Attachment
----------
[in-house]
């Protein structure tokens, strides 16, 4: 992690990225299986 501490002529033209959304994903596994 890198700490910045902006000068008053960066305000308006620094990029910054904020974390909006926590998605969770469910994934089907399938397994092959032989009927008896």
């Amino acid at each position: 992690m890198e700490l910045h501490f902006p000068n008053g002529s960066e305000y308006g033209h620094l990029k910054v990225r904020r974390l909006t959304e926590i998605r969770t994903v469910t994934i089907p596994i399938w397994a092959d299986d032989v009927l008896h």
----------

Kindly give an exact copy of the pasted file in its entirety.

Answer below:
[in-house]
């Protein structure tokens, strides 16, 4: 992690990225299986 501490002529033209959304994903596994 890198700490910045902006000068008053960066305000308006620094990029910054904020974390909006926590998605969770469910994934089907399938397994092959032989009927008896």
């Amino acid at each position: 992690m890198e700490l910045h501490f902006p000068n008053g002529s960066e305000y308006g033209h620094l990029k910054v990225r904020r974390l909006t959304e926590i998605r969770t994903v469910t994934i089907p596994i399938w397994a092959d299986d032989v009927l008896h």